Nigerians will pay much higher tariff for power in 2021, going by promises made by the Federal Government to the International Monetary Fund while seeking the $3.4bn emergency financial assistance recently approved for Nigeria.
The Executive Board of the IMF approved the Rapid Financing Instrument, which the Federal Government plans to use to address the economic impact of the COVID-19 pandemic in the country, on April 28.
A Letter of Intent, jointly signed by the Finance Minister, Zainab Ahmed, and the Governor of Central Bank of Nigeria, Godwin Emefiele, and addressed to the IMF Managing Director, Kristalina Georgieva, indicated that the Federal Government made a number of promises to the fund in order to secure the financial assistance.
One of the promises, or commitments, which the government made in a bid to assure the executive board of the IMF of its readiness to reposition the Nigerian economy after the pandemic, is that Nigerians would pay full cost-reflective tariff for power in 2021.
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The Federal Government also told the IMF it intends to cap electricity tariff shortfalls to N380bn in 2020.
“We are also advancing in our power sector reforms – with technical assistance and financial support from the World Bank – including through capping electricity tariff shortfalls this year to N380bn and moving to full cost-reflective tariffs in 2021,” the Federal Government said in the letter.
On January 4, the Nigerian Electricity Regulatory Commission approved an increase in electricity tariff for the 11 electricity distribution companies in Nigeria.
It, however, could not implement the tariff increase after labour unions, lawmakers and other Nigerians kicked against the move, which would have commenced on April 1, 2020.
Although the NERC-reviewed tariff was not cost-reflective enough as required by power distributors, it showed that Nigerians would definitely pay more for electricity if it had been implemented.
This, therefore, implies that once the government enforces the payment of full cost-reflective tariff, in line with the promise to the IMF, power users might pay far higher than what was projected in NERC’s recent tariff review.
The commission had explained that its directive on the January 2020 tariff regime for different Discos superseded the earlier one issued on the subject matter.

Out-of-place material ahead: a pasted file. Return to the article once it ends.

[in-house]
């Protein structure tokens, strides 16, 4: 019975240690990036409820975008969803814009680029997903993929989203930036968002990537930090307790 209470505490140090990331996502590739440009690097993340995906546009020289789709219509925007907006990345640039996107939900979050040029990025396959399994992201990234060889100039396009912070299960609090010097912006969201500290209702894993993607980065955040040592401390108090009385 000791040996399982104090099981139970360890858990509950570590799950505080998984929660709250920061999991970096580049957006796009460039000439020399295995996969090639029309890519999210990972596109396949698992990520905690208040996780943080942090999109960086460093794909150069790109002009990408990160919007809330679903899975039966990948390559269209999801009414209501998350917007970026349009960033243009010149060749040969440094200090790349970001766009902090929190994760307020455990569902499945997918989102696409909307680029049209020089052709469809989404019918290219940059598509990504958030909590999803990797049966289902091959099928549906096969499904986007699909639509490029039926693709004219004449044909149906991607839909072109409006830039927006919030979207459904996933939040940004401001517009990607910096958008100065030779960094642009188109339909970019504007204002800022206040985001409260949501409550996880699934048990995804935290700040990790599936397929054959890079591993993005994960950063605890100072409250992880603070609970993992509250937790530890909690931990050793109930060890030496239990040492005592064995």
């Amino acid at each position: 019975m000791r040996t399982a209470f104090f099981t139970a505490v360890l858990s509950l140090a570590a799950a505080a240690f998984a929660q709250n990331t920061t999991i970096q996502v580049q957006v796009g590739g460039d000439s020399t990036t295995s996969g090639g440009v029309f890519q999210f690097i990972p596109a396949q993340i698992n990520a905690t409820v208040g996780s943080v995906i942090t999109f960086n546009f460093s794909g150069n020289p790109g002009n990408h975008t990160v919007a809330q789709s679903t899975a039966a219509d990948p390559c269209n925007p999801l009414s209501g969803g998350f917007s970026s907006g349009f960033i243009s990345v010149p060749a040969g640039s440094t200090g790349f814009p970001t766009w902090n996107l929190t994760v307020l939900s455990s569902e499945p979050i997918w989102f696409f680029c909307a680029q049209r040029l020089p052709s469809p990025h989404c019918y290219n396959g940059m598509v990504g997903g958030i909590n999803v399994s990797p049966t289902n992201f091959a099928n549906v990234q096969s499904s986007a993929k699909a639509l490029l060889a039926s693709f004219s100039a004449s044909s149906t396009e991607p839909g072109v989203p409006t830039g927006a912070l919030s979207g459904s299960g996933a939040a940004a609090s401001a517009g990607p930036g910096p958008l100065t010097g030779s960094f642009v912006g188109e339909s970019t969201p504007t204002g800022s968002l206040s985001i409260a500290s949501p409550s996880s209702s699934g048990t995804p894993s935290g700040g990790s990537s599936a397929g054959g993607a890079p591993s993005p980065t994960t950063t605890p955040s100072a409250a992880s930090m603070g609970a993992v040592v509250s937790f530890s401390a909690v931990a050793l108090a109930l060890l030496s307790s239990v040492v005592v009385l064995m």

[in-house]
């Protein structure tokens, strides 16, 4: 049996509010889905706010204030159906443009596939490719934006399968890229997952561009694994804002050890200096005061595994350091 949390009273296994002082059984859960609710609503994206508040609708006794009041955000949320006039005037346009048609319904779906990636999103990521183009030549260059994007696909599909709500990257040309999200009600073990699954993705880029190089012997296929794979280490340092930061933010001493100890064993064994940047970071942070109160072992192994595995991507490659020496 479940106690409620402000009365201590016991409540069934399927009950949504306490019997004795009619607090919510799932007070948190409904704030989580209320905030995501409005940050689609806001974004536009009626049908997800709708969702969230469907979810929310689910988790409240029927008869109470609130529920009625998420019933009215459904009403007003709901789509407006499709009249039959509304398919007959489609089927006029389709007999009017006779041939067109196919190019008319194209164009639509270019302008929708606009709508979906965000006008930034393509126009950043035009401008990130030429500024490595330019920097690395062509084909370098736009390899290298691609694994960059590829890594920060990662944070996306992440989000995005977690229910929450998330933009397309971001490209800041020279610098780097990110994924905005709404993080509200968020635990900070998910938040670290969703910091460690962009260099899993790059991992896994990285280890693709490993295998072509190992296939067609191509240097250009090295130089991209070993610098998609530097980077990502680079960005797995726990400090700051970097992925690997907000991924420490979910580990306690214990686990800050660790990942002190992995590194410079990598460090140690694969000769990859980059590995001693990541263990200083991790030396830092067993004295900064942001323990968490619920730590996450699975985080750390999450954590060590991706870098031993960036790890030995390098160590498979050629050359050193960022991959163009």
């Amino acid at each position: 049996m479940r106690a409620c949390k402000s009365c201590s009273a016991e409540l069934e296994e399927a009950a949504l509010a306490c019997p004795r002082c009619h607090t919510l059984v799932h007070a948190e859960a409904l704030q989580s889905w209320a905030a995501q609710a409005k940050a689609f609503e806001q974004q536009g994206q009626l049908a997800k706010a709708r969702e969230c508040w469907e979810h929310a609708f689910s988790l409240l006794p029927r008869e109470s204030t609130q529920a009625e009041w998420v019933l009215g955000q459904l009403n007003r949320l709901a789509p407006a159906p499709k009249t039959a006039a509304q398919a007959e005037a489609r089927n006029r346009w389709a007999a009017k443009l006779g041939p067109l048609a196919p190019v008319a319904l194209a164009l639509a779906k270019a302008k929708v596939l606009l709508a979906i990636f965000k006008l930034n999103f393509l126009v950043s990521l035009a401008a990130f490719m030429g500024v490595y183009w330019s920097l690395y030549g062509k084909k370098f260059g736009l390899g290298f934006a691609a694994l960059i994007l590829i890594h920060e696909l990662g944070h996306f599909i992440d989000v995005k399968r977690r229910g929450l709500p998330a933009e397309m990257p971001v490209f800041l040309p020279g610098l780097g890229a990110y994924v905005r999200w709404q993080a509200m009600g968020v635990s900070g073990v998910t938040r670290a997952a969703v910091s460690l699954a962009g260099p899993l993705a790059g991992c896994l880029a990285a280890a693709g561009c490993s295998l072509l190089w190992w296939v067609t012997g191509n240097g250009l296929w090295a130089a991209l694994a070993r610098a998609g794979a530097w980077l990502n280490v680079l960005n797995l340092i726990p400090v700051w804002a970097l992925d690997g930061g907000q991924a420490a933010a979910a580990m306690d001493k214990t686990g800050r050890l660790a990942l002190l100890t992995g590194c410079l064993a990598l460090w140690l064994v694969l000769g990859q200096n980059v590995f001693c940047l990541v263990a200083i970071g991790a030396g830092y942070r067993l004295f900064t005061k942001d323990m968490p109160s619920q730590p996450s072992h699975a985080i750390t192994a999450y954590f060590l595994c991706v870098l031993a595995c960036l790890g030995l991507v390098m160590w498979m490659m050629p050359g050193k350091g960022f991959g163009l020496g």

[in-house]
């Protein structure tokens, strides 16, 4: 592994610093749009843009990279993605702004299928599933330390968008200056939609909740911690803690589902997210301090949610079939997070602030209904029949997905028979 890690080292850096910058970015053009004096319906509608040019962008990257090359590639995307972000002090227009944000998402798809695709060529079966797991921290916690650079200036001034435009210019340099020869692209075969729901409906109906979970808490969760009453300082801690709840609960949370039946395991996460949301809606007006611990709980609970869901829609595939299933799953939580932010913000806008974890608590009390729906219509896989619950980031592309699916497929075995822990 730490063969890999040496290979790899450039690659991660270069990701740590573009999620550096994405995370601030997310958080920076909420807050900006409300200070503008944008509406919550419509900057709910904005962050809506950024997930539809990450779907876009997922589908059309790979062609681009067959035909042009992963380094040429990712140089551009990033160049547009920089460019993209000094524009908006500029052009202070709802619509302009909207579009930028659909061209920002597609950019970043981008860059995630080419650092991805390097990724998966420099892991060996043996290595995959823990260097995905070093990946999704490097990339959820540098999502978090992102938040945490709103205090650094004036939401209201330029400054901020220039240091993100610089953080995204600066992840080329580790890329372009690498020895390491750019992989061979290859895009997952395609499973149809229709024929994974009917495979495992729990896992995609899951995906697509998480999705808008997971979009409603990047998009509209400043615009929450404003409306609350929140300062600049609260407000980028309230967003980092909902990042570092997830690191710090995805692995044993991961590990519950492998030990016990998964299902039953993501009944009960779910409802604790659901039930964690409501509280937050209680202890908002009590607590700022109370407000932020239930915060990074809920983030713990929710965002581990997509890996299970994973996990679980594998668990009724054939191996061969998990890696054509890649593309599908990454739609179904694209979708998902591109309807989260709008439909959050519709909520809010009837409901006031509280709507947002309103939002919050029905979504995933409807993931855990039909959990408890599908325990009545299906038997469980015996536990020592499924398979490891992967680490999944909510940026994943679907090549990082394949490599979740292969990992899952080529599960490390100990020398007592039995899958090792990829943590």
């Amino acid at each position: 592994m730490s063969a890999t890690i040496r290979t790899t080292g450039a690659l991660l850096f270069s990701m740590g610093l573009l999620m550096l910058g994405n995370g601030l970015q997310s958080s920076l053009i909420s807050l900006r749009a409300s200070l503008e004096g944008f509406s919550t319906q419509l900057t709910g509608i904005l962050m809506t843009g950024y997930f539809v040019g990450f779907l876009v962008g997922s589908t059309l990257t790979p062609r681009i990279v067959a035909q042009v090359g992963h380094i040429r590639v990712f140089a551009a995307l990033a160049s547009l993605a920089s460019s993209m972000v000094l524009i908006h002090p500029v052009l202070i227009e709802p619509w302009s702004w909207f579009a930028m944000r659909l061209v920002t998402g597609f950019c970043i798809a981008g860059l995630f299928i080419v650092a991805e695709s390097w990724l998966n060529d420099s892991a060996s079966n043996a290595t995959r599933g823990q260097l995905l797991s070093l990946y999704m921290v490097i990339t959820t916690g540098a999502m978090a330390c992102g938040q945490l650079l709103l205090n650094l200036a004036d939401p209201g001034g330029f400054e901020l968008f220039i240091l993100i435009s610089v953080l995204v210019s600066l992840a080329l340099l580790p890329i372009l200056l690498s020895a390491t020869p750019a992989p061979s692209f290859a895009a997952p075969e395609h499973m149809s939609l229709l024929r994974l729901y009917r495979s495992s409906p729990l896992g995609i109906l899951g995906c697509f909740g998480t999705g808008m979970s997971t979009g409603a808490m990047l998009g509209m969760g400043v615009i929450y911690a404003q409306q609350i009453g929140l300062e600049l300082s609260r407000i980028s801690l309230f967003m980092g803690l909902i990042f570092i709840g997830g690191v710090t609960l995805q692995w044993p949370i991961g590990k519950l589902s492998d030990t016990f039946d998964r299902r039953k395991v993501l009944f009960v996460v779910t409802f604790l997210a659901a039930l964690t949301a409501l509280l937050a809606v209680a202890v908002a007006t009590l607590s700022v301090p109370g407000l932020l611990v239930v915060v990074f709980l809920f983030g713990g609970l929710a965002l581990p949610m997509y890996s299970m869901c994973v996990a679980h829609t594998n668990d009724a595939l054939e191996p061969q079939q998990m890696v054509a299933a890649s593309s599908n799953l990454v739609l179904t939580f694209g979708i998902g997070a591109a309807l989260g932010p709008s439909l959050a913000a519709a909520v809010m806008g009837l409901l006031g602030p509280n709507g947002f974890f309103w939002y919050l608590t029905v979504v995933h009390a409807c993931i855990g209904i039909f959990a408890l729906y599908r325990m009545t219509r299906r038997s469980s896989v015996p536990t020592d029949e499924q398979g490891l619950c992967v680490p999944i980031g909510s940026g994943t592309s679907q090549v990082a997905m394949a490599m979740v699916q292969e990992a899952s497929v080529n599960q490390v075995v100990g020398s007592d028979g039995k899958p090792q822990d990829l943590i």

According to details of the review published by the commission in January, for the Abuja Electricity Distribution Company, residential customers in R3 category who were paying N27.20 per unit would have been paying N47.09, had the regime started on April 1, 2020.
The customers would have paid N19.89 more per unit.
The NERC review also showed that for Ikeja Electricity Distribution Company, customers on the R3 category who were paying N26.50 per unit would have paid N36.92 per unit from April 1.
The new rate amounted to an additional N10.02 per unit.
In the same vein, going by the NERC’s stalled tariff plan, Enugu Electricity Distribution Company residential (R3) customers who were paying N27.11 per unit in 2015 would have paid N48.12 per unit from April 1, 2020.
The new rates were, however, put on hold after customers kicked vehemently against the development.
But going by the Federal Government’s promise to the IMF, an implementation of cost-reflective tariffs in 2021 means that Nigerians would pay even much higher for power than the rates which NERC had planned to charge from April 1.
Also, in the Letter of Intent, which was dated April 21, the Federal Government also hinted at further increment in Value Added Tax as part of plan to increase its revenue to 15 per cent of Gross Domestic Product.
The planned revenue drive also includes hike of excise fees and removal of tax exemptions.
“First and foremost, we will revert to our government’s planned medium-term fiscal consolidation path – which includes increasing revenue to 15 per cent of GDP through further VAT reforms, rise in excises, and removal of tax exemptions – once the crisis passes,” the letter said.
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The Federal Government also assured the IMF that it was working to reduce its budget deficit to under three per cent of GDP in line with the Fiscal Responsibility Act.
The Federal Government also assured the fund that it was committed to eliminating recourse to central bank financing of budget deficits by 2025.
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